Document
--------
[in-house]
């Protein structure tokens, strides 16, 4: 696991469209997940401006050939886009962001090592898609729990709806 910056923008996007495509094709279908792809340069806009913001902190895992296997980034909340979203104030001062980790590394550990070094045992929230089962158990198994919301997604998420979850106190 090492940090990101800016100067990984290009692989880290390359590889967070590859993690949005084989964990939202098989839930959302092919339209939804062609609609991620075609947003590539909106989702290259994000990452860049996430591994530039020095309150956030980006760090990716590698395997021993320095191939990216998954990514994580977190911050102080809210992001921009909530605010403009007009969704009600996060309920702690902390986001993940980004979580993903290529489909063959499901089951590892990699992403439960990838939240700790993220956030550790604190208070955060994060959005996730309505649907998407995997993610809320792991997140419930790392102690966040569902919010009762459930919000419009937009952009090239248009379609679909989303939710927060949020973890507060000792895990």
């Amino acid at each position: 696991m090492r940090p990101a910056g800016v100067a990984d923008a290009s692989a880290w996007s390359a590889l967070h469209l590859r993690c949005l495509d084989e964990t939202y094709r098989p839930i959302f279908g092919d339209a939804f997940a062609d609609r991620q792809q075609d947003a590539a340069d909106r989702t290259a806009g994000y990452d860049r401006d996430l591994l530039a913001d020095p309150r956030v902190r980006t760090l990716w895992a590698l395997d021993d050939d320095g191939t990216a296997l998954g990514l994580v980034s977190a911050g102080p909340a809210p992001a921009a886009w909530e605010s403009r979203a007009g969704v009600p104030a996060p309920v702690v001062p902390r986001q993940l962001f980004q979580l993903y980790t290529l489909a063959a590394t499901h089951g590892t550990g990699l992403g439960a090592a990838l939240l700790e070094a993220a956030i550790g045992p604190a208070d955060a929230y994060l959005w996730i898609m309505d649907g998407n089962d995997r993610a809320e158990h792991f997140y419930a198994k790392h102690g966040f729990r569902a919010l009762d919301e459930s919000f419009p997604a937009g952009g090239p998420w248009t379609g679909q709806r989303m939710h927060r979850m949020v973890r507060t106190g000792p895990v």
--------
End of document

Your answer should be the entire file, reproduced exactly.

[in-house]
């Protein structure tokens, strides 16, 4: 696991469209997940401006050939886009962001090592898609729990709806 910056923008996007495509094709279908792809340069806009913001902190895992296997980034909340979203104030001062980790590394550990070094045992929230089962158990198994919301997604998420979850106190 090492940090990101800016100067990984290009692989880290390359590889967070590859993690949005084989964990939202098989839930959302092919339209939804062609609609991620075609947003590539909106989702290259994000990452860049996430591994530039020095309150956030980006760090990716590698395997021993320095191939990216998954990514994580977190911050102080809210992001921009909530605010403009007009969704009600996060309920702690902390986001993940980004979580993903290529489909063959499901089951590892990699992403439960990838939240700790993220956030550790604190208070955060994060959005996730309505649907998407995997993610809320792991997140419930790392102690966040569902919010009762459930919000419009937009952009090239248009379609679909989303939710927060949020973890507060000792895990």
């Amino acid at each position: 696991m090492r940090p990101a910056g800016v100067a990984d923008a290009s692989a880290w996007s390359a590889l967070h469209l590859r993690c949005l495509d084989e964990t939202y094709r098989p839930i959302f279908g092919d339209a939804f997940a062609d609609r991620q792809q075609d947003a590539a340069d909106r989702t290259a806009g994000y990452d860049r401006d996430l591994l530039a913001d020095p309150r956030v902190r980006t760090l990716w895992a590698l395997d021993d050939d320095g191939t990216a296997l998954g990514l994580v980034s977190a911050g102080p909340a809210p992001a921009a886009w909530e605010s403009r979203a007009g969704v009600p104030a996060p309920v702690v001062p902390r986001q993940l962001f980004q979580l993903y980790t290529l489909a063959a590394t499901h089951g590892t550990g990699l992403g439960a090592a990838l939240l700790e070094a993220a956030i550790g045992p604190a208070d955060a929230y994060l959005w996730i898609m309505d649907g998407n089962d995997r993610a809320e158990h792991f997140y419930a198994k790392h102690g966040f729990r569902a919010l009762d919301e459930s919000f419009p997604a937009g952009g090239p998420w248009t379609g679909q709806r989303m939710h927060r979850m949020v973890r507060t106190g000792p895990v």